Click above for larger graphic. • Original image • Index of Scripture Graphics and posts by Scripture reference
2 Thessalonians 3:14–15
From the Confessions: Treatise on the Power and Primacy of the Pope
It is certain that the common authority to excommunicate those guilty of clear offenses belongs to all pastors. The bishops have oppressively transferred this jurisdiction to themselves alone, and have used it for gain. For it is clear that the officials, as they are called, employed intolerable license and, either because of greed or because of other immoral desires, tormented men and excommunicated them without any due process of law. What tyranny it is for civil officials to have the power to arbitrarily condemn and excommunicate men without due process of law!
Pulling It Together
If anyone does not obey the apostolic word, it is the responsibility of pastors to offer a biblical corrective to that sister or brother —even if that correction goes so far as terminating church ties with those who are not faithful. This is often called an unloving thing to do, I think because it is so hard to do. So, pastors must live up to the apostolic bar, even denying Christian fellowship to those who are willfully disobedient. The hope is, that in doing so, that person will repent and be restored to Christian fellowship. If this is the apostolic injunction about laziness, we should be confident it applies to all other clear sins.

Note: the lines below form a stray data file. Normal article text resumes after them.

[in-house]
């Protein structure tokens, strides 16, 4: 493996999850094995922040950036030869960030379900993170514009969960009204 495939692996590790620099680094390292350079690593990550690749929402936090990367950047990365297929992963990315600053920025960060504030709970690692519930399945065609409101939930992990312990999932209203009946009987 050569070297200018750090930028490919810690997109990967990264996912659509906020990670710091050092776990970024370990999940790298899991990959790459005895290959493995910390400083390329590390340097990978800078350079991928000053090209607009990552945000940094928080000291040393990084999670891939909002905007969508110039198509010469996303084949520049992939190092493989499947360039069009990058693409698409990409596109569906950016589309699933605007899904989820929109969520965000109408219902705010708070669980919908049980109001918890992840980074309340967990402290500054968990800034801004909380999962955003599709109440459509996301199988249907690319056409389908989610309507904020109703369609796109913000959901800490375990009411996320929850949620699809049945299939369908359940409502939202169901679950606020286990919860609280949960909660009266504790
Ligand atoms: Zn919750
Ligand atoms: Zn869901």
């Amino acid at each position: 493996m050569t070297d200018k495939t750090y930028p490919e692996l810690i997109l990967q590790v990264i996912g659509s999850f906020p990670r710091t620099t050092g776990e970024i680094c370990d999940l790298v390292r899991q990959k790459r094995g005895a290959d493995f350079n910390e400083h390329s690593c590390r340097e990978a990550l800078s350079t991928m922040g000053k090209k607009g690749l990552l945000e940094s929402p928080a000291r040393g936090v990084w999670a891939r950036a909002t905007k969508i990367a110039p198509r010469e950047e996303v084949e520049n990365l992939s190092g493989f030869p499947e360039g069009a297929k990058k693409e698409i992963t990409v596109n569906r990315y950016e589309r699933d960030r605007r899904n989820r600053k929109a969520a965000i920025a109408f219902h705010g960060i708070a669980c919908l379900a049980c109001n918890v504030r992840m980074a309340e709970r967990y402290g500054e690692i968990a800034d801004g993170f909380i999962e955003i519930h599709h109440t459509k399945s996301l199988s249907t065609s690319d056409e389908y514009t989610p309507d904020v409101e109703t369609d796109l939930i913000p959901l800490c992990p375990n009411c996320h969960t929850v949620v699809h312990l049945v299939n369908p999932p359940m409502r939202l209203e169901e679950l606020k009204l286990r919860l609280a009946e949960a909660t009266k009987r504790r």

Prayer: Help me be faithful, Lord, to you and to your church. Amen.
Receive these daily Sola Devotions by email. Write email@example.com with "Subscribe" as your subject. To unsubscribe, send an email to the same address with "Unsubscribe" as your subject.
This edition of the Luther's Small Catechism is specifically designed to go with the Sola Confirmation Series. The 2010 Sola/ReClaim Edition* is a faithful word-for-word translation from Luther's German Catechism. It also includes the section on the Office of the Keys, added later to Luther's Catechism.
This pocket edition features quotations from the English Standard Version (ESV) of Scripture, and the traditional ICET liturgical texts (as used in the Lutheran Book of Worship). The primary verses of Scripture, Creed, and Prayers are printed in italics; Luther’s explanations are printed in plain text. Luther’s explanations are formatted with a mid-sentence break, to highlight contrasting phrases and to aid in memorization.